RIZIN kicked off its 2022 schedule last week with their second-ever “TRIGGER” card. It’s the second time that RIZIN has run what is meant to be the second tier of their programming. I have likened it before to UFC’s “Fight Night” cards, in relation to the numbered events that they do as well.
In the main event of RIZIN “TRIGGER 2nd,” Kleber Koike scored a second-round submission win against Ulka Sasaki. This victory kept his undefeated RIZIN run alive and potentially set him up for a title shot against current champ Juntaro Ushiku.
We’re going to spend this week’s episode of the “JMMA Monday” reflecting on this event and breaking it down. I’m glad to welcome J. Christian Gary as a guest on this week’s episode to help us do just that. He is one-half of the “We Are RIZIN” podcast and is the owner of Focus Fights.
Here’s our discussion on the event.
NOTE: This discussion has been edited down for brevity.
Jack Wannan: Well, I want to ask what you thought about this main event. We saw Kleber Koike continue his dominant RIZIN run, but it wasn’t without some trouble. He sort of had a really rough first round against Sasaki. Coming out of this fight, what did you think about it?
J. Christian Gary: Well, when it came down to what I thought about the fight on paper, I thought Kleber Koike was just going sweep the floor with Ulka [Sasaki]. And, Ironically enough, he did with that second-round submission choke. But considering the fact that he had a rough first round, I would basically say Kleber [Koike] was looking at this fight like a pushover fight, thinking that he was just gonna get an easy opportunity to potentially fight for a RIZIN title.
JW: I personally think that it’s unavoidable to not give Koike a title fight after this. I mean, even before this fight, he had a pretty good case, in my opinion. Do you want to see that fight?
JCG: Yeah! I mean, I think that if the RIZIN featherweight division is seeing guys like Juntaro Ushiku and Yutaka Saito get opportunities to hold the rise and featherweight belt [then Koike should]. And when it comes to Mikuru [Asakura], he’s not going to be in the title picture for the time being. Might as well give Kleber Koike that opportunity to fight for the title and then when the time comes, [do] Koike vs. Mikuru [Asakura].
JW: Now looking at the rest of this card, what fights stuck out to you just when you look at the lineup?
JCG: To be honest, I got two that were the most memorable from this show. The heavyweight kickboxing bout between Mountain Ryugo and Katsutoshi Sasada […] where Sasada straight up got molly-wopped. He got knocked down three times in that one round. Ryugo just showed his dominance in that fight. The second fight that really stuck out to me well [was] Sora Yamamoto knocking out Suguru Nii. I said on the RIZIN English language Twitter account underneath the highlight that Sora [Yamamoto] wrecked Suguru [Nii’s] night like it was last call at the bar something.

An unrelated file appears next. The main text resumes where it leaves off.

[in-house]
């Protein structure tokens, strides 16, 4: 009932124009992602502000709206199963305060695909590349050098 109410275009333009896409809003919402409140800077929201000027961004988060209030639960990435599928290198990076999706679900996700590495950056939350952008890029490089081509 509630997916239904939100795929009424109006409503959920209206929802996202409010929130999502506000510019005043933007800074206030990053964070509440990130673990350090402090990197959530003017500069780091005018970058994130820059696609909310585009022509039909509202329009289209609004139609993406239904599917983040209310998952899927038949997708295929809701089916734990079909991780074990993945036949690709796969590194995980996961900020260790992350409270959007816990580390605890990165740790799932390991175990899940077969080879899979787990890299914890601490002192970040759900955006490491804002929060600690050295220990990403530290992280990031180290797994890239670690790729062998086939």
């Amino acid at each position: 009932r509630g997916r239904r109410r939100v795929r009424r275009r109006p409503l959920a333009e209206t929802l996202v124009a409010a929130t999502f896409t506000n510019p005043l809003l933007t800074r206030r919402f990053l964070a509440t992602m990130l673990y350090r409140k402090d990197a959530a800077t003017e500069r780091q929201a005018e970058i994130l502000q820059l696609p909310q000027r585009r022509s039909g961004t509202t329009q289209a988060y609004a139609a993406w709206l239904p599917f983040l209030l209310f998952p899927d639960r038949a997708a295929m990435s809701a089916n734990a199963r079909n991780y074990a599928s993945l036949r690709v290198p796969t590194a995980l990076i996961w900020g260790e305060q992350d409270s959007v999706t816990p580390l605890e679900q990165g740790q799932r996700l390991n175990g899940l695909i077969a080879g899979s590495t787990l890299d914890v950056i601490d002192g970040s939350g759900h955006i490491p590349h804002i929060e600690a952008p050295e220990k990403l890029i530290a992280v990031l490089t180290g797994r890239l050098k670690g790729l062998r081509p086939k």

JW: Now, obviously when we think about this card in total, it’s, it wasn’t the strongest [RIZIN] card ever. I mean, you look at it, there’s a lot of guys that we don’t really know about. Also a lot of guys who have rough records. Going forward, is there any changes you would like to see for these “TRIGGER” cards? Or are you okay with the sort of level star power you see on this lineup?
JCG: Oh, to be honest, I don’t know. Because in my opinion, these “TRIGGER” shows are like DEEP cards disguised as RIZIN bouts […] I think the best thing for me, for what I want to see for the next RIZIN “TRIGGER” show, is considering the fact that Japan’s international restrictions are now [beginning to be] lifted, I wouldn’t mind seeing a few foreign prospects.
NOTE: For context, Japan started accepting applications for people to enter the country earlier this month. Universities are both able to apply. Magdalena Osumi has more details in her report for The Japan Times.
JW: What do you think about Ren Hiramoto’s return fight against Chihiro Suzuki? Are you interested in that bout?
JCG: Of course I’m interested. Because, Ren Hiramoto, former K-1 kickboxer, took some time out of not just his schedule, but his life to travel about four or five-thousand miles away over to Milwaukee, Wisconsin, USA to train under the Roufus brothers […] I really want to see how Roufusport, how living in Milwaukee like it’s a Happy Days rerun, changed Ren Hiramoto.
Other Notes From The Week
- My complete report on RIZIN “TRIGGER 2nd” can be read here.
- Two more matchups were added to RIZIN’s “LANDMARK Vol. 2” card earlier in the week.
- Muay Thai star Yoshinari Nadaka is back. While he was left off New Year’s Eve programming, the young talent will return in March against Yusei Shirahata.
- An MMA fight between CORO and Takuma Masuda is also set for the show. “LANDMARK” is now scheduled to be five bouts in total.
- And about “LANDMARK,” I’ll have a preview of the show and report on it out later this week. Stay tuned.
- Veterans Shinya Aoki and Hiroki Akiyama are scheduled to fight at ONE Championship’s stacked 10th-anniversary card on March 26th.
- Veteran Yoshiro Maeda will retire from pro competition on April 10th, fighting in an exhibition bout against Daichi Kitakata. Maeda’s final pro fight was against Mitsuhisa Sunabe at RIZIN 32 in the fall.
- There are some changes to DEEP Impact’s April 10th show.
- Park Si-woo’s fight against Aira Koga has been moved to this card. It was originally booked for a March 12th DEEP Jewels show. It will be Park’s first appearance since defeating RENA on New Year’s Eve.
- Returning for the first time since a 2019 loss to Makoto Shinryu, Yuya Shibata will face Kazuki Shibuya.
- Two fights have joined Shooto Japan’s April 3rd card.
- Kaisei Takehara will make his pro debut against Yamato Hamamatsu, who will be fighting to break a three-fight losing streak
- Coming off his first pro win, Tatsuma Okada will face Asuka Tsubaki.
- Two more bouts for Pancrase 327: